There are 13 hardiness zones in the United States. Zone 3, like all hardiness zones, is divided into two subsets - 3a and 3b. The zone designations are guideposts for selecting plants best suited to survive the winter months.
Zone 3 Temperatures
The zones are calculated by using the average minimum temperature during the winter months. Every zone is separated by 10°F.
- For example, Zone 3 is 10°F colder than Zone 4. Zone 4 is 10°F colder than Zone 5.
Subset Zone 3 Temperatures
The two subsets of each Zone are separated by 5°F.
This means for Zone 3:
- Zone 3: This zone has a minimum average of temperatures of -30°F to -40°F.
- Zone 3a: This subzone has a minimum average temperature of -35°F to -40° F.
- Zone 3b: This subzone has a minimum average temperature of -30° to -35°F.
Zone 3 often has much colder temperatures than the minimum average. The zone averages don't reflect unusual cold spells.
Zone 3, like other zones, has specific first and last frost timeframes. Frost dates for Zone 3 last and first frosts for the year are typically:
- Last frost date: May 15 is the timeframe given for Zone 3.
- First frost date: September 15 is the benchmark for the first frost.
A frost date app is a very helpful. Just enter your zip code and you can find the frost dates for your area.
2012 Zone Boundary Changes
In 2012, the United States Department of Agriculture (USDA) revised the Plant Hardiness Zone Map. The new map showed a 5°F half-zone increase over the 1990 map. The National Gardening Association suggested the change was possibly the result of better mapping technology and a higher participation rate among weather stations sharing data.
Zone 3 States
Each state has more than one zone. Some have multiple hardiness zones due to climate conditions and topography. For example, New York has five zones ranging from Zone 3 to Zone 7.
There are 13 states that have Zone 3 areas. These include:
|New Hampshire||New York||North Dakota|
Plants That Thrive in Zone 3
Growing vegetables and flowers in Zone 3 can be challenging since the growing season is short. However, there are many vegetables, flowers, trees and other plants that you can grow in Zone 3.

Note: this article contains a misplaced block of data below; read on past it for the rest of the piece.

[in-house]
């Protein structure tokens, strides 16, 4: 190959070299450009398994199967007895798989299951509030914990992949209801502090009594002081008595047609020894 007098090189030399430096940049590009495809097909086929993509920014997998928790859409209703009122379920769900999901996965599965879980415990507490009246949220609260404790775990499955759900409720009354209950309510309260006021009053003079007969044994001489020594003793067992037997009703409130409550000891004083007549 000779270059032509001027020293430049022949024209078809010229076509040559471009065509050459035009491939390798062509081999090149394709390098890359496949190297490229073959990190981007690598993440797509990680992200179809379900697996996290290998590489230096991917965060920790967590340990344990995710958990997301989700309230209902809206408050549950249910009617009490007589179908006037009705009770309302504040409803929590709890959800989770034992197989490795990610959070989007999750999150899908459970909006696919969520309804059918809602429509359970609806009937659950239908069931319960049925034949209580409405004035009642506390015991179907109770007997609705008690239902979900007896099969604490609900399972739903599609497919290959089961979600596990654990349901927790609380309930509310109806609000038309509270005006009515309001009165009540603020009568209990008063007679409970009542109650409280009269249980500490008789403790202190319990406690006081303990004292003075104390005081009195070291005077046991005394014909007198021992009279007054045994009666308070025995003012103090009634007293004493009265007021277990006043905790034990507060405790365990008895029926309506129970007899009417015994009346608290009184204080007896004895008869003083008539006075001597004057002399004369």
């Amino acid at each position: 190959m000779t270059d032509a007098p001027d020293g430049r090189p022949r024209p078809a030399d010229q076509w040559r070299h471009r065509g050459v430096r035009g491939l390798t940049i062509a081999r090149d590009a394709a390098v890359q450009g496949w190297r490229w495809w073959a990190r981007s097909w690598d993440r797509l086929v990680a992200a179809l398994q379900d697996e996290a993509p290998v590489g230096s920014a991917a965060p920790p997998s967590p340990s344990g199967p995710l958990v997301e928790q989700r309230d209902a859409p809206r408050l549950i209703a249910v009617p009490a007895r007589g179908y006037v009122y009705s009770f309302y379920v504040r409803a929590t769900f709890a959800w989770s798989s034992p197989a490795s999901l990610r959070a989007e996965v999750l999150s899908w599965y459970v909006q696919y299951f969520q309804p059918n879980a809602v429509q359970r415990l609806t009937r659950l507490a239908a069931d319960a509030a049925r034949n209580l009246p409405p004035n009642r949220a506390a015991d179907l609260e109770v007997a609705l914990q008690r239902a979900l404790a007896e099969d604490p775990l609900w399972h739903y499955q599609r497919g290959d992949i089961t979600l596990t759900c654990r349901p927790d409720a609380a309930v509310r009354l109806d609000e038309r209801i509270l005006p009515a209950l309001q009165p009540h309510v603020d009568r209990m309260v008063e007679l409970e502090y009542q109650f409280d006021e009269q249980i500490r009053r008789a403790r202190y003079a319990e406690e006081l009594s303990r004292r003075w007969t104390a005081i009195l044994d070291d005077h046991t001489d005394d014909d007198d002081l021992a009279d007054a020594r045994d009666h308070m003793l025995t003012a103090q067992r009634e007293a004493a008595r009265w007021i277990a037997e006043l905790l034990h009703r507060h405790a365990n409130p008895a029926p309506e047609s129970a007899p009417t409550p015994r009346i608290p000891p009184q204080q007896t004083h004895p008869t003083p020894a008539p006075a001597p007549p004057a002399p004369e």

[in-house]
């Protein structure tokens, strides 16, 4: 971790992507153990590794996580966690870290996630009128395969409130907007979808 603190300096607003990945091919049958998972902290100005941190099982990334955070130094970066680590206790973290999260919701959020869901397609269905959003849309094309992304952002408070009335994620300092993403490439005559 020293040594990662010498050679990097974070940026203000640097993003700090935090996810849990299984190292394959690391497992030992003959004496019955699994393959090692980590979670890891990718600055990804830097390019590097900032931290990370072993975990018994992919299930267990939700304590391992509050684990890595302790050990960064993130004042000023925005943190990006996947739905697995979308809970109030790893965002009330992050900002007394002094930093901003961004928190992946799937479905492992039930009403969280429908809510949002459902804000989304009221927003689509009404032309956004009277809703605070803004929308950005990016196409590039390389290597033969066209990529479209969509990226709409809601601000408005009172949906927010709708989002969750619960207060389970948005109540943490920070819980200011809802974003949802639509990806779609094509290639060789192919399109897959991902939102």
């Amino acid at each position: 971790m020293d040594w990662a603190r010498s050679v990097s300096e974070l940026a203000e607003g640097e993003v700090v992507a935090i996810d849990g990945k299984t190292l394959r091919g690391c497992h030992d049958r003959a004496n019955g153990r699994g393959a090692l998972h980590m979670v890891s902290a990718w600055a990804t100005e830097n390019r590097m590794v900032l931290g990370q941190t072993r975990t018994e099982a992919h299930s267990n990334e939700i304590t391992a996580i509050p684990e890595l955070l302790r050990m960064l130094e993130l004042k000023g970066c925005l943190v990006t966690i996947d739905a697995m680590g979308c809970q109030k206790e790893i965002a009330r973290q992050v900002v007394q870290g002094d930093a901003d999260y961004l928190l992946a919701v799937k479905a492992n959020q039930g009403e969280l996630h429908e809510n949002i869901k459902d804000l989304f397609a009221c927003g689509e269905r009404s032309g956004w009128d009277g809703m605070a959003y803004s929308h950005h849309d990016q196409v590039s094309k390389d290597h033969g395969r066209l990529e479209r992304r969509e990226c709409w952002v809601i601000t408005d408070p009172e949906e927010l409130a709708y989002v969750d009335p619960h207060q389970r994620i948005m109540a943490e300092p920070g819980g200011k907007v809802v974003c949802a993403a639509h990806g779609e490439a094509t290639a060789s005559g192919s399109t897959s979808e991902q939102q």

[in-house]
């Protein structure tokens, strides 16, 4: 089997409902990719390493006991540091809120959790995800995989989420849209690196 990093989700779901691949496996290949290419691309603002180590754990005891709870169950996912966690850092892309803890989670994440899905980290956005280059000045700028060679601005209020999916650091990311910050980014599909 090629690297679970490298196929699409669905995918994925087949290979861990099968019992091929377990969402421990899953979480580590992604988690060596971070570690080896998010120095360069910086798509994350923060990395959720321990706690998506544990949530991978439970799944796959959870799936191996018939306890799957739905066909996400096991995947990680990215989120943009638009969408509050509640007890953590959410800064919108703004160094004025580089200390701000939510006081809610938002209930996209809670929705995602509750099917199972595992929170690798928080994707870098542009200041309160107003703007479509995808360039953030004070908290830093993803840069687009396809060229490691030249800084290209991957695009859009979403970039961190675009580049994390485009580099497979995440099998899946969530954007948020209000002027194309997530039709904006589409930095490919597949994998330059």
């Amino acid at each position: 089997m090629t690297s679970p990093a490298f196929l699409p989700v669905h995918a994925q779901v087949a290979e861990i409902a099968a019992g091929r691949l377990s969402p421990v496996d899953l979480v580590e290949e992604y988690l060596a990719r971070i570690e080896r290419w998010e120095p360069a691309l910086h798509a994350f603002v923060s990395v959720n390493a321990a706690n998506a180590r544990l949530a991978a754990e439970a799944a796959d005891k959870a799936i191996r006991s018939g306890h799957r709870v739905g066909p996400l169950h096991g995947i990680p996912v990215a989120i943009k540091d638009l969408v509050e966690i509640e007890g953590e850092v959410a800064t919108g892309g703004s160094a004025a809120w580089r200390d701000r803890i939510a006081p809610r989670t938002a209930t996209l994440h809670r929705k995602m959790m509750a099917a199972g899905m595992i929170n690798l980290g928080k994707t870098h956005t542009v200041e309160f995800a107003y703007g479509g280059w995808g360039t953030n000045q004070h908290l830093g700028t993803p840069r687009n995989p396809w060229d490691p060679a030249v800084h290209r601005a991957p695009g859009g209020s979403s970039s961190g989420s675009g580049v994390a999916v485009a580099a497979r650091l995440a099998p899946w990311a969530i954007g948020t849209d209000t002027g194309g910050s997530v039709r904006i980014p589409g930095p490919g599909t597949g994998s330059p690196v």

- Fruit trees that grow in Zone 3 include, cherry, plum, crabapple, pear and apricot.
- Some of the perennial herbs hardy enough to survive Zone 3 winters include, peppermint, chamomile, parsley and French sorrel.
- Vegetables can grow in Zone 3, such as asparagus, cucumbers, squash, potatoes, radishes and others.
Zone 3 Gardening Tips
The hardiness zone guide can help you decide which plants can grow in your climate. Most plants and all seed packets provide this helpful information. Other tips for growing food and plants in Zone 3 include:
- Due to the short growing season, it's necessary to sow seeds and grow indoors. This gives a leg up for transplanting after the last frost danger.
- Zone 3 is ideal for a greenhouse. You can start seedlings and transplant in your outdoor garden.
- With a greenhouse, you can grow food year-round regardless how cold it is outside.
- When selecting plants and trees make sure they are rated 'very hardy" to withstand the harsh winters.
Things Zone Designations Don't Include
It's vital to know cold weather patterns and your zone, but there are other contributing factors that can impact plant health. These are not included in the USDA Plant Hardiness Zone Map. Such things as droughts, soil conditions/fertility, microclimates, rainfall and any unusual weather patterns aren't included. However, all of these things are included in Sunset's The New Western Garden Book.
Zone 3 Gardening
When planning a garden or yard landscaping, it's important to select only those plants and trees that are rated for Zone 3. This will ensure your gardening efforts are successful.